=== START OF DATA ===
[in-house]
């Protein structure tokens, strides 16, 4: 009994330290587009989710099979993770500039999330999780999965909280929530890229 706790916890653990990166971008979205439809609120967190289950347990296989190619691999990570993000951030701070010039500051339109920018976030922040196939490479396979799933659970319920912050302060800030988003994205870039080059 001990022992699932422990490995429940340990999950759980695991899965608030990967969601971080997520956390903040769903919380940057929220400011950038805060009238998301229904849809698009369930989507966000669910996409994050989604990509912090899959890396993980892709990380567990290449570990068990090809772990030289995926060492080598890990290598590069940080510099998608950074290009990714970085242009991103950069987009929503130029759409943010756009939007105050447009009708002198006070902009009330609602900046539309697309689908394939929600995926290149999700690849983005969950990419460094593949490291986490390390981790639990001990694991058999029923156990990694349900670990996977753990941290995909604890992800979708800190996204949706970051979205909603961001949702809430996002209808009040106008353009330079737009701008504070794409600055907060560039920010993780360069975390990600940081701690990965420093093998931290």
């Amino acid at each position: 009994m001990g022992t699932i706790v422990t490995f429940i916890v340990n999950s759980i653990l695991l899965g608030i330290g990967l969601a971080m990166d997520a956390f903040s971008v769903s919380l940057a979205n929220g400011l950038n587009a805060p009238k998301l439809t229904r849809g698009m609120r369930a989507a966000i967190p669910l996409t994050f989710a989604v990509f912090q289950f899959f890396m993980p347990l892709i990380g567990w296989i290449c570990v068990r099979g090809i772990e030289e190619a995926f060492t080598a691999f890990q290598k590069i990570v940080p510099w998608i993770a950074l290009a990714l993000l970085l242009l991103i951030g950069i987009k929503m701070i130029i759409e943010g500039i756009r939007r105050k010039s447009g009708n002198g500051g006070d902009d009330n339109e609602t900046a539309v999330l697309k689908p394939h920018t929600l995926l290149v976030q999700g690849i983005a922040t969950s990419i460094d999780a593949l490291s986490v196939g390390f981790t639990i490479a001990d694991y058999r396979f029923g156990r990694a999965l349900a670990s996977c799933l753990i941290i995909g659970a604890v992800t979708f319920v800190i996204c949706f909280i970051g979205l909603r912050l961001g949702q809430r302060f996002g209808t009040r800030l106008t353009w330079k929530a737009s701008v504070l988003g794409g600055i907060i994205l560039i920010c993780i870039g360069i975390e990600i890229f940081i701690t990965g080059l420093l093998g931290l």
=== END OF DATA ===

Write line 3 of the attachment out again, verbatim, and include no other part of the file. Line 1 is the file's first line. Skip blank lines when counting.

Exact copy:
């Amino acid at each position: 009994m001990g022992t699932i706790v422990t490995f429940i916890v340990n999950s759980i653990l695991l899965g608030i330290g990967l969601a971080m990166d997520a956390f903040s971008v769903s919380l940057a979205n929220g400011l950038n587009a805060p009238k998301l439809t229904r849809g698009m609120r369930a989507a966000i967190p669910l996409t994050f989710a989604v990509f912090q289950f899959f890396m993980p347990l892709i990380g567990w296989i290449c570990v068990r099979g090809i772990e030289e190619a995926f060492t080598a691999f890990q290598k590069i990570v940080p510099w998608i993770a950074l290009a990714l993000l970085l242009l991103i951030g950069i987009k929503m701070i130029i759409e943010g500039i756009r939007r105050k010039s447009g009708n002198g500051g006070d902009d009330n339109e609602t900046a539309v999330l697309k689908p394939h920018t929600l995926l290149v976030q999700g690849i983005a922040t969950s990419i460094d999780a593949l490291s986490v196939g390390f981790t639990i490479a001990d694991y058999r396979f029923g156990r990694a999965l349900a670990s996977c799933l753990i941290i995909g659970a604890v992800t979708f319920v800190i996204c949706f909280i970051g979205l909603r912050l961001g949702q809430r302060f996002g209808t009040r800030l106008t353009w330079k929530a737009s701008v504070l988003g794409g600055i907060i994205l560039i920010c993780i870039g360069i975390e990600i890229f940081i701690t990965g080059l420093l093998g931290l």